The Australian government has launched the ‘Act Now Stay Secure’ campaign, aimed at ensuring Australian families, businesses and individuals do not become the victims of cyber crime.
The initiative was launched by the Assistant Minister for Defence Andrew Hastie, who noted that cyber criminals are targeting Australians at record levels.
“In the 12 months to 30 June this year, around 4,600 reports of business email compromise have been made to the Australian Cyber Security Centre. Of these, around a third reported financial losses totalling approximately $81 million,” Assistant Minister Hastie said.
“Email is a very common tool for the delivery of ransomware attacks, with phishing messages sent to potential victims containing malicious links or attachments.
“Compromised email accounts can also be used by cyber criminals to send fraudulent emails to the business’ customers, or steal sensitive information leading to the victim being blackmailed.
“A business or individual who has their email account compromised or targeted by scammers and cyber criminals could suffer catastrophic financial losses through scams or ransomware.
“There are things everyone can and should be doing to protect themselves and their email accounts – use complex passwords and multifactor authentication, back up your data and keep a copy off-line, and don’t click on suspicious links.”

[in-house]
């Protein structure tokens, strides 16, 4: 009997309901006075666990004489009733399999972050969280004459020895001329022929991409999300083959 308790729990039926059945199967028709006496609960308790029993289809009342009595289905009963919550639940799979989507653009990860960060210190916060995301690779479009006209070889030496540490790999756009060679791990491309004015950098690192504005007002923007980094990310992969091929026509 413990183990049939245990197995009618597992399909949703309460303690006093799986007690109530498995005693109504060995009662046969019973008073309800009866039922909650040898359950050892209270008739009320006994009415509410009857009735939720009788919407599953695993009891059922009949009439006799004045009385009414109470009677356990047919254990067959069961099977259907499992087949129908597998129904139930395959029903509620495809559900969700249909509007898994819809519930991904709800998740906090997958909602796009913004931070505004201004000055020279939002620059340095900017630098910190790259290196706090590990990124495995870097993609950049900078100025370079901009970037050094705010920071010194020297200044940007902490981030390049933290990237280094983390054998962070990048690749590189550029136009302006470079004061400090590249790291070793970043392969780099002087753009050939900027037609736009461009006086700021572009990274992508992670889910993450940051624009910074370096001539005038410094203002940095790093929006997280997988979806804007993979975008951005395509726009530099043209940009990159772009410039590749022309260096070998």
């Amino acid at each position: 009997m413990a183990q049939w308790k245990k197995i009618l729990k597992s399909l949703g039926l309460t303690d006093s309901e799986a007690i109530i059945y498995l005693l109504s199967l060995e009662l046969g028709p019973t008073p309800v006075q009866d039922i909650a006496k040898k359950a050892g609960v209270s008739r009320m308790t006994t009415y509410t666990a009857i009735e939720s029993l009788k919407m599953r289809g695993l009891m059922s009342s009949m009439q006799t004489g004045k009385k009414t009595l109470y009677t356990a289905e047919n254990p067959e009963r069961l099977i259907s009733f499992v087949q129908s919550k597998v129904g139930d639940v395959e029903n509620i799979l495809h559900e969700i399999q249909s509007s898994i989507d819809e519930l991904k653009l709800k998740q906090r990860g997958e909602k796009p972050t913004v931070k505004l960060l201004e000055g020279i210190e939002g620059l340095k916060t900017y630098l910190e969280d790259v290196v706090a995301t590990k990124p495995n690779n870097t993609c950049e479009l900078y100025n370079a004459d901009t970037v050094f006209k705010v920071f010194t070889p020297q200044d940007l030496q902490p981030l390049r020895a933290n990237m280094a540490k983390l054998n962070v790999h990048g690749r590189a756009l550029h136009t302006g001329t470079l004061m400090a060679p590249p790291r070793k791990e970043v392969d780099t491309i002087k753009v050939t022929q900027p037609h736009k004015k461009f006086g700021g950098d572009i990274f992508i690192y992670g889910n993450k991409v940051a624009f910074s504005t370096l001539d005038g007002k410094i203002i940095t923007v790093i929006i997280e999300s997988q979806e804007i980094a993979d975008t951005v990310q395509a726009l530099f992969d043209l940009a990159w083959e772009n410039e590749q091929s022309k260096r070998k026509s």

The campaign is expected to provide users with helpful tips and guides to ensure that their online activity is safe from exploitation by malicious actors.
“As part of the ‘Act Now Stay Secure’ campaign, the Australian Cyber Security Centre has released new email security guides to help prevent email compromise, and advice to help victims recover from an email attack,” Assistant Minister Hastie said.
“There are also easy step-by-step guides on securing your email accounts, to help people protect themselves.”
The launch of the ‘Act Now Stay Secure’ campaign has coincided with international condemnation toward China for their role in last year’s Microsoft Exchange hack, although there is no suggestion that the two are related.